Blood Feast (Review)

Gotta love that tagline: "Nothing so appalling in the annals of horror!"

Herschell Gordon Lewis’ 1963 film Blood Feast is often cited as being the first true splatter film – a genre of filmmaking that is characterized by an excessive and glorified focus on blood and gore (often at the expense of plot and character).  And while its influence on the genre appears to be quite significant and far reaching, the film itself is so unbelievably bad that even at a mere 67 minutes it still manages to overstay its welcome.  This is the kind of film that Ed Wood could have made if he had decided to go a different route with his filmmaking.  The editing is sloppy, the framing is poor, every shot seems to linger more than it needs to, the acting is atrocious, and the whole thing lacks any sense of plausibility or even attempted believability.  But despite these numerous problems, Blood Feast succeeds as a piece of pure and unapologetic low-budget shock entertainment, laying the basic foundation for numerous (better) splatter films that would follow in the late ’60s, ’70s and ’80s.

The razor-thin plot revolves around a creepy gray-haired man named Ramses who roams around town killing and dismembering women with the intention of using their body parts in an ancient Egyptian feast meant to revive an evil goddess (played by a gold-spraypainted department store manequin).  As the body count begins to rise, two inept police detectives struggle to find a clue to the identity of the killer before it’s too late.

The opening titles did some cool things with red paint

I think I can honestly say that Blood Feast wins the prize for having the stupidest pair of police officer characters I have ever seen in a film.  William Kerwin’s character (who I suppose is the closest thing we get to a hero) fails miserably at putting clues together when they’re right in front of his face; yet he still doesn’t compare to the police chief played by Scott H. Hall, who proves unable to say a single line of dialogue without sounding like a complete tool.

But don’t let this dissuade you, since it is these sorts of epic fails that I enjoyed most about Blood Feast.  Like a train-wreck that you can’t look away from, it is glorious in its awfulness; and the numerous missteps and technical deficiencies produce a bizarre sort of unintentional comedy that works to balance out the scenes of gruesome (if still a bit ridiculous) bloodletting.  It’s no surprise that the film spawned a devoted cult following, as well as two semi-sequels by Lewis entitled Two Thousand Maniacs! (1964) and Color Me Blood Red (1965), which together are referred to as “The Blood Trilogy”.  Lewis also returned to directing in 2002 to make Blood Feast 2: All U Can Eat, but I have yet to see that…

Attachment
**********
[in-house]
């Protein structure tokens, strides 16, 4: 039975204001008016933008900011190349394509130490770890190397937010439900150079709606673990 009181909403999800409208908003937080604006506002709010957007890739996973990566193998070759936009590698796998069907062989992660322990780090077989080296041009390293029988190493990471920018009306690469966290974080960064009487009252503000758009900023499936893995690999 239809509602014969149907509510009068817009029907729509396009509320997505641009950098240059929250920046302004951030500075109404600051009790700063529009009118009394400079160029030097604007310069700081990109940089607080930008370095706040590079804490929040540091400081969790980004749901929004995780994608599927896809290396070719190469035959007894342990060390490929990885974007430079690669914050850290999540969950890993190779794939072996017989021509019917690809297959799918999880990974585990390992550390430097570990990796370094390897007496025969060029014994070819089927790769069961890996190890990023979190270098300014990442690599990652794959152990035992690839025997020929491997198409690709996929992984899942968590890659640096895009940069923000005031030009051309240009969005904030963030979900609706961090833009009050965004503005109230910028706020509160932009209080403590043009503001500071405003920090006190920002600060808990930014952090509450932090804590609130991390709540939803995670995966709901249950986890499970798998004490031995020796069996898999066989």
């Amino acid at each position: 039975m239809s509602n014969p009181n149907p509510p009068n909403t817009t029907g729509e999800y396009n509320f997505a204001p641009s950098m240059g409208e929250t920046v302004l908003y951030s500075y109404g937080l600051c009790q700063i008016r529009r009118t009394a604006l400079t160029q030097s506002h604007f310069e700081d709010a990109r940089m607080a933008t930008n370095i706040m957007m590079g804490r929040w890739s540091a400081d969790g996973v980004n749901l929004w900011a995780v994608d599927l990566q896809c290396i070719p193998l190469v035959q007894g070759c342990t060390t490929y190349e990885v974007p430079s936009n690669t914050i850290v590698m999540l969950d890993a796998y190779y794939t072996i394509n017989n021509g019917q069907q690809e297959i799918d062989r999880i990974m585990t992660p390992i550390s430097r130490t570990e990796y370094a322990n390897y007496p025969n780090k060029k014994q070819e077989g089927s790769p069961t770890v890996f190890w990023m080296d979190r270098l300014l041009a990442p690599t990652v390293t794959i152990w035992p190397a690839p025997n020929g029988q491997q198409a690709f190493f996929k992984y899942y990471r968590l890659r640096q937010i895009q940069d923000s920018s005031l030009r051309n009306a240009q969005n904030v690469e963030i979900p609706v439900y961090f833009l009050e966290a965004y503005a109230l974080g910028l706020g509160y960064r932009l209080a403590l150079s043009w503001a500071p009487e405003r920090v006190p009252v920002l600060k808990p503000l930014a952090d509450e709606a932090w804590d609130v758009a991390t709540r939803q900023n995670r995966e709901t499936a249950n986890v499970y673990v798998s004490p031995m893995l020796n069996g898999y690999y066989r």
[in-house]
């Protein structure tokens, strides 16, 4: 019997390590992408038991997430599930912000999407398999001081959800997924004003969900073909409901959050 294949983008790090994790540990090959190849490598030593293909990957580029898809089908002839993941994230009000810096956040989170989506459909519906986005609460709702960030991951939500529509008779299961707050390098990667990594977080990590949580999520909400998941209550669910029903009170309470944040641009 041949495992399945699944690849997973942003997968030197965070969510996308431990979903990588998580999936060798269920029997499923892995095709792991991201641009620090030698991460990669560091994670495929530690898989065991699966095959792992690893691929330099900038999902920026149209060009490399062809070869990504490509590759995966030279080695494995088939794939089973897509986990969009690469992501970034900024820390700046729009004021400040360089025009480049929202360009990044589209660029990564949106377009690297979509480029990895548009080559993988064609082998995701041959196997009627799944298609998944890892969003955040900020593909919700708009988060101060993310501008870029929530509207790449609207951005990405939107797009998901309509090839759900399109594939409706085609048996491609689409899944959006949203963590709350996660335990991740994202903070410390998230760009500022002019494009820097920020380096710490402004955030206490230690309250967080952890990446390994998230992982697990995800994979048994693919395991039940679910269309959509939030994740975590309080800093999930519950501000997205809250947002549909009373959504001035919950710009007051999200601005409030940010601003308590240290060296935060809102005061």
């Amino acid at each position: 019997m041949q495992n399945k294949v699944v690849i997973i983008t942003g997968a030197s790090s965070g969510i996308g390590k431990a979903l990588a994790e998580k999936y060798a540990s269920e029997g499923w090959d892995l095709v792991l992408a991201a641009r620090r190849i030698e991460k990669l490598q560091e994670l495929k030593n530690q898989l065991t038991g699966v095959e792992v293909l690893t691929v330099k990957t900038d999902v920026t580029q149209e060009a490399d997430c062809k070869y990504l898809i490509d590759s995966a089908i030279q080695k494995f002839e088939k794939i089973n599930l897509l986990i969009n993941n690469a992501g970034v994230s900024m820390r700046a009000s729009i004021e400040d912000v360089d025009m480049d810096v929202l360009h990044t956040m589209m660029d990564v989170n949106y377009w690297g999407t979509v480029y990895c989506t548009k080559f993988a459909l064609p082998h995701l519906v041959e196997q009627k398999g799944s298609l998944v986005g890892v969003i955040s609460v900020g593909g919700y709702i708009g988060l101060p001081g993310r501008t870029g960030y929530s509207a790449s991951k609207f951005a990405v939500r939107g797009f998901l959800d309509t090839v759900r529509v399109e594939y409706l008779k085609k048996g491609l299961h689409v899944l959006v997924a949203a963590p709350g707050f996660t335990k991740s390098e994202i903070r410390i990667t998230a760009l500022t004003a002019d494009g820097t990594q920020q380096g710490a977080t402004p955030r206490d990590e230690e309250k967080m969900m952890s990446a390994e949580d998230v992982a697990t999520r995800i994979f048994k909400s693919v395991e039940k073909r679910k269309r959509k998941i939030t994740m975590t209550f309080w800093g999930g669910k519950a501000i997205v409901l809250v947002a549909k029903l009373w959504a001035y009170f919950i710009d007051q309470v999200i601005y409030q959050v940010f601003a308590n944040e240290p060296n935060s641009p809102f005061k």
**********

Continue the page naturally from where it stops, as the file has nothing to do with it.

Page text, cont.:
This priceless shot is very telling of the film's B-movie tone

I will say this though, if there’s one thing Blood Feast actually manages to get right, it’s the music.  A minimalistic two-beat drum theme does a fine job of creating suspense out of nothing, gradually building in urgency whenever something sinister is about to happen.  Mal Arnold is also a great choice to play the villain Fraud Ramses, with a distinct and creepy look that stems largely from his cheaply dyed hair, wild eyebrows and crazy-eyes.  He is also considered by many to be the first machete-wielding killer, and also sports a limp when walking, paving the way for some of cinema’s later icons like Jason Voorhees.  I must also point out that the film’s final act contains a hilariously anti-climactic moment which works well in accordance with the idiotic nature of the rest of the film, although thankfully there is still a satisfying demise for the villain before the credits roll.

I’m not going to lie, watching Blood Feast was something of a chore (even at its brief run-time), but it’s definitely one that I’m glad I have put behind me.  Unfortunately in cinema, there is often a difference between doing something first and doing it the best; yet this film still remains something of a gem for cult enthusiasts like myself who can find the joy in its bleak and one-dimensional attempt to breathe new life into a genre.  I can hardly imagine watching it in 1963, when nothing like this had ever been done before on such an gruesome scale.  Back when they thought Psycho was gory, instead of just genius…

Rating: 2/5 Stars

Blood Feast (1963, USA, Unrated: 67min)  Directed by: Herschell Gordon Lewis.  Starring: William Kerwin, Mal Arnold, Connie Mason, Scott H. Hall, and Christy Foushee.

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~ by Mark D'Amico on July 5, 2011.

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